It is important to highlight the Black artists whose contributions defined an era and laid the foundation for those who followed. Here are 12 Black visual artists who were prominent in the ’80s.
For hundreds of years, Black people have used art to tell stories about their history, and the struggles that exist throughout each generation. With each stroke, came a different form of expression unique to the artist’s personal experience, but specific to their culture as a whole. From the times of slavery, to the deceptive — and more often blatant — types of racism that African Americans suffer from today, the Black artist has become a necessary messenger for the social climate not only in the United States, but the entire world.
Transitioning from the civil rights movement of the ‘60s and the unapologetic pride of the ‘70s, Black art in the 1980s saw a significant shift in technique and creativity. The socioeconomic disadvantages for people of color became painfully evident as the decade progressed, and the artists of the time captured these moments on canvas, along with other forms of media. Many of the artists’ works were a deep exploration of a country in transition, but still a country unwilling to move on from the prejudice that it was built upon.
Unfortunately for many, Black art in the ‘80s begins and ends with the late, great Jean-Michel Basquiat. His work, which focused on his experiences in the community, challenged the nation’s political structure and its systems of inequality and classism. As notable as Basquiat is, and will continue to be, it is important to highlight the other artists of color whose contributions defined an era and laid the foundation for those who followed to be fearless in the way they create.
Here are 12 Black visual artists who were prominent in the ’80s.
Jacob Lawrence (Painter) 1917-2000
Jacob Lawrence’s themes of African American lifestyle and moments of historical significance that existed in his art made him more than just a painter, but a modern-day griot and perhaps the most widely acclaimed Black artist of this century.
In a career that spanned over six decades, Lawrence’s work in the ’80s included several commissions. He completed two for Howard University during this time: Explorations, a 40-foot-long mural made of porcelain on steel, and Origins, which focused on African American life and history.
The year 1986 brought about one of Lawrence’s most recognizable endeavors — screen prints of The Life of Toussaint L’Ovuerture, a series dedicated to the leader of the Haitian Revolution.
Carrie Mae Weems (Photographer/Mixed Media) 1953 –
Nina Simone once said, “an artist’s duty, as far as I’m concerned, is to reflect the times.” Photographer Carrie Mae Weems’ practice of activism in her work is a perfect representation of the statement. In her almost 40 years as an artist, she explored topics such as race, sexism, class, cultural identity, and her country’s flawed political system.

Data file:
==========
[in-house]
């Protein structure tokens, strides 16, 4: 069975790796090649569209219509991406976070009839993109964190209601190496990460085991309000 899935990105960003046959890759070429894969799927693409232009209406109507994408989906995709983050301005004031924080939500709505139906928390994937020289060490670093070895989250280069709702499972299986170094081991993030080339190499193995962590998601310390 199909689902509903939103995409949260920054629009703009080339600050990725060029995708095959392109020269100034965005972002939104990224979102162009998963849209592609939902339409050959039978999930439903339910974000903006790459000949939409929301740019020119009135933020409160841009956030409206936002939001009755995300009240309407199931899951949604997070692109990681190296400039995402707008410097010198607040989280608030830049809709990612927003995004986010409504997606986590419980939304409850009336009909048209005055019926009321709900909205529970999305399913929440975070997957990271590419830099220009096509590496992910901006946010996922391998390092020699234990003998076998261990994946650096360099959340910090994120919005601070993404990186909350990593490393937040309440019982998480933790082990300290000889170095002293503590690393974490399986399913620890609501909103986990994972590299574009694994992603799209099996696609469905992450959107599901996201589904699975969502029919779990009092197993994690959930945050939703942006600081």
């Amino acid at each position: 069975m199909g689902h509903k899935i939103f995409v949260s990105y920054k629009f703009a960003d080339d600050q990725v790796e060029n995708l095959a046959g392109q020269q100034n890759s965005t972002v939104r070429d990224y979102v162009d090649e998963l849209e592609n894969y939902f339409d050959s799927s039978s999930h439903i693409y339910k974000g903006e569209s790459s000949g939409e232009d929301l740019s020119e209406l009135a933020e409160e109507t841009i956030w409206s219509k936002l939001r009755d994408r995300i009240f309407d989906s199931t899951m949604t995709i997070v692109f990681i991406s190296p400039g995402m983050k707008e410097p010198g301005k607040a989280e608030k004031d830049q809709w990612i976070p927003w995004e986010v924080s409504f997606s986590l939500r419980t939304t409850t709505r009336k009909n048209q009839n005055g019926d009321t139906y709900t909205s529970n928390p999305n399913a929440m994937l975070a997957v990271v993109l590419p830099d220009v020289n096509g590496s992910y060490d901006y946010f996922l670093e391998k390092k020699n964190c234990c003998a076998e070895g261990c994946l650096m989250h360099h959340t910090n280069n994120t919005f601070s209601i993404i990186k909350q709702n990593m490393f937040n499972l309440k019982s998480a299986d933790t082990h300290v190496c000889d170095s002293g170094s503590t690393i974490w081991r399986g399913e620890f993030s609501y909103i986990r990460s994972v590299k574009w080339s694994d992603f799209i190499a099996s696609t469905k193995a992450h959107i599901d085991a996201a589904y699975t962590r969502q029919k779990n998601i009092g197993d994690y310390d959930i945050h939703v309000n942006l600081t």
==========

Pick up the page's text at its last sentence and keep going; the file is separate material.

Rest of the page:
Weems developed a complex body of work which includes, fabric, text, audio, and digital imaging, as well as video and installations. She has long been considered one of the most influential contemporary American artists and has participated in numerous solo and group exhibitions at renowned museums such as Solomon Guggenheim and the Metropolitan Museum of Art in New York and the Centro Andaluz de Arte Contemporáneo in Spain.
Kerry James Marshall (Painter) 1955 –
Born in Birmingham, AL at the beginning of the civil rights movement — and later moving to the Watts neighborhood of Los Angeles prior to the riots OF 1965 — Kevin Marshall’s art expresses pain, the Black experience, and the beauty of African American life.
Primarily a painter, Marshall also experimented with different forms of media — ranging from comics to sculpture — to highlight the daily lives of Black Americans. His 1999 comic book series, Rhythm Mastr, depicted black superheroes, and was a response to the lack of characters of color in the comics he read as a child.
Gordon Parks (Photographer) 1912 – 2006
Gordon Parks was a photographer who saw that his camera could be used to combat poverty, racism, and other types of social injustices. He became became known for his captivating pictures of the civil rights struggle. Parks’ intimate photos of Dr. Martin Luther King, Jr. during his fight for freedom humanized the Black leader in the eyes of many. Parks also used his photography to give a voice to the disenfranchised minorities across the nation.
Faith Ringgold (Painter) 1930 –
Feminism, American history, politics, and activism are themes that appear frequently in Faith Ringgold’s work. Her art is created with the use of several types of media: including paint, sculpture, performance, and quilt work.